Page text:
News

Kapoor accused of courting controversy in Versailles

Racy comments about installations draw ire—and vandals

Conservatives in France reacted with outrage when the British artist Anish Kapoor referred to one of his gigantic installations currently on display at Versailles as a “big vulva-like form sitting, watching”. In another interview he said the work, Dirty Corner (2011), a massive, rust-coloured steel funnel surrounded by scattered boulders and excavated earth, is “like a big queen, she’s a queen displaying herself”. The French media quickly dubbed the piece “the Queen’s vagina” with some commentators even asking whether it could be “Marie Antoinette’s vagina”.

The response was immediate. Versailles Familles Avenir, a body that began as a campaign group against gay marriage, demanded removal of the sculpture and called for a prosecution as an act of vandalism against national heritage. An anonymous vandal then splashed the structure with yellow paint.

Kapoor quickly backed away from his earlier descriptions of the work, saying he had been misquoted. But he also counter attacked, dismissing his critics as “people of the extreme political right wing” and comparing the installation’s defacement to acts of political terrorism.

Alfred Pacquement, the former director of the Pompidou Centre and the curator of the Kapoor show, agreed. “It’s one thing to express a critical opinion—everyone has a right to express an opinion,” he said, but “attacking a work of art is a terrorist action.”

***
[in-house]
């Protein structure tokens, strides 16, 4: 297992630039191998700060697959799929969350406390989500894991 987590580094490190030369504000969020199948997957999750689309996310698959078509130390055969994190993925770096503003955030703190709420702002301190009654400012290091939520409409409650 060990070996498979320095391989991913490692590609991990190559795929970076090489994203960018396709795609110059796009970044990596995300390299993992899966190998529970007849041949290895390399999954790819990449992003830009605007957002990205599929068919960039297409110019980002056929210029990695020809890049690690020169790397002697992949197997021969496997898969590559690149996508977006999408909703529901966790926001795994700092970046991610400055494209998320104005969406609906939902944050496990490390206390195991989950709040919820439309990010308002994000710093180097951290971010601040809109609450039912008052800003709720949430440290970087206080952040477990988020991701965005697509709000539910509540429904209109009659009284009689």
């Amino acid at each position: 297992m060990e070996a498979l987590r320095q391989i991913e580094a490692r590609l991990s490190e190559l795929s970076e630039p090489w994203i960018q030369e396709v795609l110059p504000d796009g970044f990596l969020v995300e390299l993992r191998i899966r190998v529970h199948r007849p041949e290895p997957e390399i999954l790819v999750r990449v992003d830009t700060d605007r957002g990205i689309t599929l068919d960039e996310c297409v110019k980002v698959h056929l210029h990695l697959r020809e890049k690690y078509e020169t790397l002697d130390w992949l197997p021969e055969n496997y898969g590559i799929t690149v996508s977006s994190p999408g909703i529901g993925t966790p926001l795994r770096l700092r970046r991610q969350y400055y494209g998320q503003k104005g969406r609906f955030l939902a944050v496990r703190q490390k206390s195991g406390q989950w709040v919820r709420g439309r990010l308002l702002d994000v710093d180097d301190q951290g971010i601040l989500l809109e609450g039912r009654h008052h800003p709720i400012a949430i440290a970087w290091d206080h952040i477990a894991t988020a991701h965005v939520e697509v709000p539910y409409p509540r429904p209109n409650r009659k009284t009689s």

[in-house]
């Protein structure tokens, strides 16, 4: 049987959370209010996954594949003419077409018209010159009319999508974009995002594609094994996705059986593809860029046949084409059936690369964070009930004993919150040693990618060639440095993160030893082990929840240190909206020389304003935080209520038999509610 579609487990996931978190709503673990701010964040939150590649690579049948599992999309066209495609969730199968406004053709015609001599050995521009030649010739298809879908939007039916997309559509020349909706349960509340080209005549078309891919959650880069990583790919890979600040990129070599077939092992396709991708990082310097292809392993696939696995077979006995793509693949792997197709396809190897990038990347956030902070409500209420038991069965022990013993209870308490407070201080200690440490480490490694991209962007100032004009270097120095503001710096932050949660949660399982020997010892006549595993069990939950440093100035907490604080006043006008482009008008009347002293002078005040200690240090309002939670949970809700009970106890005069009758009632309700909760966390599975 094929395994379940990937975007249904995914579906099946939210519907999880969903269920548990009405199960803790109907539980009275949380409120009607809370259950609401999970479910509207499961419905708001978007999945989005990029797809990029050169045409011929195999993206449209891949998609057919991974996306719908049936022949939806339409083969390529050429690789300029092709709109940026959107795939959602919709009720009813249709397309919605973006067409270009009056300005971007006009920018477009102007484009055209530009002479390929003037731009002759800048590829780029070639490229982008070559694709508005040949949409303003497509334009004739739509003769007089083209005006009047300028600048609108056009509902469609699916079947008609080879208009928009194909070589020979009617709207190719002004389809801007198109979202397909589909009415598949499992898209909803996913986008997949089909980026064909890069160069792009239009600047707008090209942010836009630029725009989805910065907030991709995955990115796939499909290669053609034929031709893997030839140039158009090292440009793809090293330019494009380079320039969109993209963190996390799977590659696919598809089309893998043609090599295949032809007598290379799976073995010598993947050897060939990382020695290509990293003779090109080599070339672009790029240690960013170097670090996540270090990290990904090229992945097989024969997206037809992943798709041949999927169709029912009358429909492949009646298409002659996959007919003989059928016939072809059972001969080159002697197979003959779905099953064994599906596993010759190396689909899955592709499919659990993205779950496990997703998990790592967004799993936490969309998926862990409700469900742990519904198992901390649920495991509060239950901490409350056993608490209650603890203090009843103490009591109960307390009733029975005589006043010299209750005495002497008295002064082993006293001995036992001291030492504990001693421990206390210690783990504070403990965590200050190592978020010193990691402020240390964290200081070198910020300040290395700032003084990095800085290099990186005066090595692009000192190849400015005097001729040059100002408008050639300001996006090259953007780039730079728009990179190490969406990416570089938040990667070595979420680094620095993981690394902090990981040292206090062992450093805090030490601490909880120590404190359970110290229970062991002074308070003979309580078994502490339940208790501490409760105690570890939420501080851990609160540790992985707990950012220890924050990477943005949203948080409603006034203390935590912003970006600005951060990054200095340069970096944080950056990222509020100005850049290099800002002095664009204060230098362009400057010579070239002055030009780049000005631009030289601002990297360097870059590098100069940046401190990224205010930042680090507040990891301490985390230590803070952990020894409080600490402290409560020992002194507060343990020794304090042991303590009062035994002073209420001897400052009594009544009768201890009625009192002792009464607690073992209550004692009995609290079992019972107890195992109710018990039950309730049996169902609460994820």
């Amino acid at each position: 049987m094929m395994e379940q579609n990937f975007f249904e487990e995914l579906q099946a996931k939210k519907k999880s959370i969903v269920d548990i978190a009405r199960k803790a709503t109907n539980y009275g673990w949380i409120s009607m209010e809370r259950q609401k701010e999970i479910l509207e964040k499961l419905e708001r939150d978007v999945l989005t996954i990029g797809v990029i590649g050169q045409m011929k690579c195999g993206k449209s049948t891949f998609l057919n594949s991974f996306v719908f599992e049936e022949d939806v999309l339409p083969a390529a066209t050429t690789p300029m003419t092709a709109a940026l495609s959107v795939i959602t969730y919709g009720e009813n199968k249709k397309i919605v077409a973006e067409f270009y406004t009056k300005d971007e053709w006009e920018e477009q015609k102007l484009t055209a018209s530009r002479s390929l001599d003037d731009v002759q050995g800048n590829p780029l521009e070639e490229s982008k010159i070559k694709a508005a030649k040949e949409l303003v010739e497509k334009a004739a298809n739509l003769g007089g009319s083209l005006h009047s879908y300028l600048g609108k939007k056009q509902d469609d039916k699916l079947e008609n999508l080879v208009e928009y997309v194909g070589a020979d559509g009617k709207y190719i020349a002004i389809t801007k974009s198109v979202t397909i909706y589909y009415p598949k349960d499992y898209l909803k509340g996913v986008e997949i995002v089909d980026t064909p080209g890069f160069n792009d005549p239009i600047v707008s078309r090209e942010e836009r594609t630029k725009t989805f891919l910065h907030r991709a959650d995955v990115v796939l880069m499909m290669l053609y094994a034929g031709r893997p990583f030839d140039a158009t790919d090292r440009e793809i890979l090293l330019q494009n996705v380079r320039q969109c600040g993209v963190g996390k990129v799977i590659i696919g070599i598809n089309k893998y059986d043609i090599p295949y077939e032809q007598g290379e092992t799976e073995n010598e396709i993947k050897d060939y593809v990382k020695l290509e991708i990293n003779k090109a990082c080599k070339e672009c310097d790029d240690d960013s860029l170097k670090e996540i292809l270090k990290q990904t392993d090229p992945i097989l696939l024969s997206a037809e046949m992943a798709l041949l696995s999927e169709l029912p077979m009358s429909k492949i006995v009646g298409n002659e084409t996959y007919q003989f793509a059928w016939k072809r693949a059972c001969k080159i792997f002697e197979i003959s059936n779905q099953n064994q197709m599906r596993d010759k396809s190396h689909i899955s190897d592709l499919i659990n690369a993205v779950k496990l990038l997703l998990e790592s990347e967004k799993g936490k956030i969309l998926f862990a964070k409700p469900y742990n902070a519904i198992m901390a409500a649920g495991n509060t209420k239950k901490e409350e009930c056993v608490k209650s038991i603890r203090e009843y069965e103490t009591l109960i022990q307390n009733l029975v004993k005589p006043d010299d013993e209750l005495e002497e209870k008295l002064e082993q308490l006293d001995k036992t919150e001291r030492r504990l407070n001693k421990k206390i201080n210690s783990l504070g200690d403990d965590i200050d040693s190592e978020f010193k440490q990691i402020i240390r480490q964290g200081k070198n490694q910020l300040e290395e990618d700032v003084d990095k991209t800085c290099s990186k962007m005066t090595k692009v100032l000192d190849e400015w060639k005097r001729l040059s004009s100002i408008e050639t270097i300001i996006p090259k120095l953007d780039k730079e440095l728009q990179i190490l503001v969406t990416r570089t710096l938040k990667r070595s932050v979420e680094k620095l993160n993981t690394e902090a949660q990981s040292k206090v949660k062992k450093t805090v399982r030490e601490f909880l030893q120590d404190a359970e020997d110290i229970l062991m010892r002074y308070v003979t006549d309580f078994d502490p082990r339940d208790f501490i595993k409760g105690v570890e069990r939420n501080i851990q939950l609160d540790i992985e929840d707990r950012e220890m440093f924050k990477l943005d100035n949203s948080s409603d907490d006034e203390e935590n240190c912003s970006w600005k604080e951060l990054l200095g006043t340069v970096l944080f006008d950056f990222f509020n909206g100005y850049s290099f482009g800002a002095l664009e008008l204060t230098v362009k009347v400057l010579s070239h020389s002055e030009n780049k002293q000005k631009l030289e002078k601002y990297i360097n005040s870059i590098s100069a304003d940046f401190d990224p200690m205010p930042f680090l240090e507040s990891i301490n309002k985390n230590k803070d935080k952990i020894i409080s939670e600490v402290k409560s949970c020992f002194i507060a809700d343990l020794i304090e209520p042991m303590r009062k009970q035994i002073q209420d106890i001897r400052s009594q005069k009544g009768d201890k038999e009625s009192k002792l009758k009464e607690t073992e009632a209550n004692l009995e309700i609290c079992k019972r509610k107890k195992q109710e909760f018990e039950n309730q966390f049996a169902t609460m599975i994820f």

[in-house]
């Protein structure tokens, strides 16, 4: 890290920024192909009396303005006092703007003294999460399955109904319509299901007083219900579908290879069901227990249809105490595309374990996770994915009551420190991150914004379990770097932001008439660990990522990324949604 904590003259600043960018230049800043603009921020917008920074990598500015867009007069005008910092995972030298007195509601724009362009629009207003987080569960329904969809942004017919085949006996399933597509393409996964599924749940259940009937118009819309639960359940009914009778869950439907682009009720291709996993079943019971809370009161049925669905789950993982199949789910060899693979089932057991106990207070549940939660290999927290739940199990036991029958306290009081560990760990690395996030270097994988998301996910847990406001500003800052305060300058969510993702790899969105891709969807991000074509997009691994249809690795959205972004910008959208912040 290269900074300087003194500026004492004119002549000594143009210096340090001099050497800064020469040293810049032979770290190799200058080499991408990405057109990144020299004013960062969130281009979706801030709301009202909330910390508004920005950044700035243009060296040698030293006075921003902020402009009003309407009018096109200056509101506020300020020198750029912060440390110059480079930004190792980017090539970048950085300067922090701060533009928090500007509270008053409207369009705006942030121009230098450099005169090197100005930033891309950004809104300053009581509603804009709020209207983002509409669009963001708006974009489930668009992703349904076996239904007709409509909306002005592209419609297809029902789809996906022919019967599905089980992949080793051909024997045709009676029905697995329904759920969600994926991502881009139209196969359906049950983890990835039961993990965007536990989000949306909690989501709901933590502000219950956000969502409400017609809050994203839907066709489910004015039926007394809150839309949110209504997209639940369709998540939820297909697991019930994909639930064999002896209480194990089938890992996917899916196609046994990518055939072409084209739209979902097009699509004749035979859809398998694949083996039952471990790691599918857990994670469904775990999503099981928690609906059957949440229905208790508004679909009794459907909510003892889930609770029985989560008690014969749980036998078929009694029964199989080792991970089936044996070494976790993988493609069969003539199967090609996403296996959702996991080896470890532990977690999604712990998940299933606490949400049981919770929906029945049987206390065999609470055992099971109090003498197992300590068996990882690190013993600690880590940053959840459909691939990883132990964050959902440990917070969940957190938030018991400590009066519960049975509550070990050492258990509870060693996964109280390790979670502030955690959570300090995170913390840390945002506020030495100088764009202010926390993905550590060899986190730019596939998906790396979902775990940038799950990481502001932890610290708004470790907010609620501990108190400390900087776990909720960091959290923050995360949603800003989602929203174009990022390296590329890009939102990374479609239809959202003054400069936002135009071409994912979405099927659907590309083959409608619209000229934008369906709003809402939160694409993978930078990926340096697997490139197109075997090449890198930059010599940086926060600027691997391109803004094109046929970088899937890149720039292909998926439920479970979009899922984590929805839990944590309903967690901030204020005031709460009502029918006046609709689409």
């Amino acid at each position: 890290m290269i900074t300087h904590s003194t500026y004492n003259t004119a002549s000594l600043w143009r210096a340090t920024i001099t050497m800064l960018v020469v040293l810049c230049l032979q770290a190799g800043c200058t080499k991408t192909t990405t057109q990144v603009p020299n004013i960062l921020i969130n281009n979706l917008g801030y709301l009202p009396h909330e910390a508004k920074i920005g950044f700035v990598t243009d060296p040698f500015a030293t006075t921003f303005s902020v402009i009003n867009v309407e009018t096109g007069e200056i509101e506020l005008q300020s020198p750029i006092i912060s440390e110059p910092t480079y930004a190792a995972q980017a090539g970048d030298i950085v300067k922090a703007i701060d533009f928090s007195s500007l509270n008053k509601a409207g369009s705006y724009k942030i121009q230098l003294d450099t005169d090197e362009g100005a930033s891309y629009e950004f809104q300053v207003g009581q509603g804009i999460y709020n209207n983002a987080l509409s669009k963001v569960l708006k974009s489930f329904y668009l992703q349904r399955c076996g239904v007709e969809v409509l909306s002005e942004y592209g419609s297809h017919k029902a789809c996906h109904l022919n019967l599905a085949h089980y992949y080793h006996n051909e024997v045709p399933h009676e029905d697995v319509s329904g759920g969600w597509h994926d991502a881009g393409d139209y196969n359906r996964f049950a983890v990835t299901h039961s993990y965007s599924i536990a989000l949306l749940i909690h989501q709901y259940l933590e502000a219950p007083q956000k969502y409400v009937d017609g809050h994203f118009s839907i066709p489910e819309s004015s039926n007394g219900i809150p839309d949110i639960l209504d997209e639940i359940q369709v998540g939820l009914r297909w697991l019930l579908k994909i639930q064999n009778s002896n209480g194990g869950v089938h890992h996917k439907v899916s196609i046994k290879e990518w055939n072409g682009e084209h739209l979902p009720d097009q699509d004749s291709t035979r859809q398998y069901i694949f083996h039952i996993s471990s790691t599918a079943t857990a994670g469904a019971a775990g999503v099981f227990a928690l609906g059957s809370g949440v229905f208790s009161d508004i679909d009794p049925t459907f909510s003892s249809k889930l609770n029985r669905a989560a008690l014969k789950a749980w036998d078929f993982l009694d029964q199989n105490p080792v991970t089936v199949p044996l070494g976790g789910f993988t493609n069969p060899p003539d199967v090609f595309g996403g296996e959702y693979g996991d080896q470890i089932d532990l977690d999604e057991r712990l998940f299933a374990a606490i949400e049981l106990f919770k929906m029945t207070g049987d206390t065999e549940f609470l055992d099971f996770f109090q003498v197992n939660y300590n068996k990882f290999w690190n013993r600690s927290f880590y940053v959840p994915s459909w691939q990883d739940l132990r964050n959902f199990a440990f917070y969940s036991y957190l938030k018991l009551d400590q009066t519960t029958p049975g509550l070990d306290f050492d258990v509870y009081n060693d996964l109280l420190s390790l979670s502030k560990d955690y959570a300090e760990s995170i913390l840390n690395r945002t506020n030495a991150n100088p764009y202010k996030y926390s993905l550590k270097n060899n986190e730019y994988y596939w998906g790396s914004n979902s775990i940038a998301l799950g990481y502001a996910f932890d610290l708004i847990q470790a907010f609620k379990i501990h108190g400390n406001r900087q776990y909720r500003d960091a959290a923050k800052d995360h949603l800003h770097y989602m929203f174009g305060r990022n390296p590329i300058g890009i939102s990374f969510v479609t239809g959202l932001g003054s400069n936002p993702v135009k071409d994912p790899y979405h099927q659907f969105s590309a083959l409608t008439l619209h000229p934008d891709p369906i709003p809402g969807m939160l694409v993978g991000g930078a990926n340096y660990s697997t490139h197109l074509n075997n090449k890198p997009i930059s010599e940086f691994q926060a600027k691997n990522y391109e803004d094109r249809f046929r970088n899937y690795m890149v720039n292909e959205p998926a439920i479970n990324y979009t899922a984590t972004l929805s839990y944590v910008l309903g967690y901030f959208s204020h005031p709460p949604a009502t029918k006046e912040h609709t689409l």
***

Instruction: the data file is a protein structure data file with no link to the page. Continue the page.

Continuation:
In 2014, the US artist Paul McCarthy’s inflatable sculpture Tree, shaped like a giant sex toy, was slashed in Paris and in 2011 a version of Andres Serrano’s Immersion (Piss Christ) (1987) was defaced in Avignon. Does all this point to the rise in France, once a refuge for the avant-garde, of a new reactionary hostility to contemporary art? Pacquement says no. “The French attitude to contemporary art is to invite great artists like Anish Kapoor,” he said. “I don’t recognise a French attitude in an act of vandalism.”

For the art critic and scholar Philippe Dagen, the whole affair may have said  more about Kapoor than it did about France. In a scathing commentary published by Le Monde—a far from right-wing newspaper—Dagen accused Kapoor of using sex and scandal to promote his show.